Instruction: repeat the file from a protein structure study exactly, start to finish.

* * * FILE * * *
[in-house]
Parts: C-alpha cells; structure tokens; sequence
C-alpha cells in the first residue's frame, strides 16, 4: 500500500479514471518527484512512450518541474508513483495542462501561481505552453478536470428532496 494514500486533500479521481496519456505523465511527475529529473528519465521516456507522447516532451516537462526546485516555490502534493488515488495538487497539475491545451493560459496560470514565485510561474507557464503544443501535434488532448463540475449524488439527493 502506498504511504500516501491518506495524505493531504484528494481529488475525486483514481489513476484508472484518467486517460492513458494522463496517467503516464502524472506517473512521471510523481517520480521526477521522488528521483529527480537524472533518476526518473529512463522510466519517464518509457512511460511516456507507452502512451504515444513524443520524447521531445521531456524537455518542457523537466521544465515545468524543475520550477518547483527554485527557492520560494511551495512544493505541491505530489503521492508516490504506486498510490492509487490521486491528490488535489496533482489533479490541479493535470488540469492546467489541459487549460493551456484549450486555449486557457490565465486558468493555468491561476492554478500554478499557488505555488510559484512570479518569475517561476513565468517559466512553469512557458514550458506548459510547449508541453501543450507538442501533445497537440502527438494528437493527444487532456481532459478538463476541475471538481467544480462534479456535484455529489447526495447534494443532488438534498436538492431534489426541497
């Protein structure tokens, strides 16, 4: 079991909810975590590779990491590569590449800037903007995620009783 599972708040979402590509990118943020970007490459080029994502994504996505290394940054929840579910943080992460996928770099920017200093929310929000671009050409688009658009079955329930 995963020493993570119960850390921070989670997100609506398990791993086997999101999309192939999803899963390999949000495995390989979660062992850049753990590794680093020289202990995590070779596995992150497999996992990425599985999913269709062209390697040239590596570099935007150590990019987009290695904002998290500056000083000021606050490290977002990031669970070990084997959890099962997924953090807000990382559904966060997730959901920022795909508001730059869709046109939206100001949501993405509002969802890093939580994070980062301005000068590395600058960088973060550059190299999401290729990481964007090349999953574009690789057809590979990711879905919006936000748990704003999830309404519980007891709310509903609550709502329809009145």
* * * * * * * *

[in-house]
Parts: C-alpha cells; structure tokens; sequence
C-alpha cells in the first residue's frame, strides 16, 4: 500500500479514471518527484512512450518541474508513483495542462501561481505552453478536470428532496 494514500486533500479521481496519456505523465511527475529529473528519465521516456507522447516532451516537462526546485516555490502534493488515488495538487497539475491545451493560459496560470514565485510561474507557464503544443501535434488532448463540475449524488439527493 502506498504511504500516501491518506495524505493531504484528494481529488475525486483514481489513476484508472484518467486517460492513458494522463496517467503516464502524472506517473512521471510523481517520480521526477521522488528521483529527480537524472533518476526518473529512463522510466519517464518509457512511460511516456507507452502512451504515444513524443520524447521531445521531456524537455518542457523537466521544465515545468524543475520550477518547483527554485527557492520560494511551495512544493505541491505530489503521492508516490504506486498510490492509487490521486491528490488535489496533482489533479490541479493535470488540469492546467489541459487549460493551456484549450486555449486557457490565465486558468493555468491561476492554478500554478499557488505555488510559484512570479518569475517561476513565468517559466512553469512557458514550458506548459510547449508541453501543450507538442501533445497537440502527438494528437493527444487532456481532459478538463476541475471538481467544480462534479456535484455529489447526495447534494443532488438534498436538492431534489426541497
């Protein structure tokens, strides 16, 4: 079991909810975590590779990491590569590449800037903007995620009783 599972708040979402590509990118943020970007490459080029994502994504996505290394940054929840579910943080992460996928770099920017200093929310929000671009050409688009658009079955329930 995963020493993570119960850390921070989670997100609506398990791993086997999101999309192939999803899963390999949000495995390989979660062992850049753990590794680093020289202990995590070779596995992150497999996992990425599985999913269709062209390697040239590596570099935007150590990019987009290695904002998290500056000083000021606050490290977002990031669970070990084997959890099962997924953090807000990382559904966060997730959901920022795909508001730059869709046109939206100001949501993405509002969802890093939580994070980062301005000068590395600058960088973060550059190299999401290729990481964007090349999953574009690789057809590979990711879905919006936000748990704003999830309404519980007891709310509903609550709502329809009145």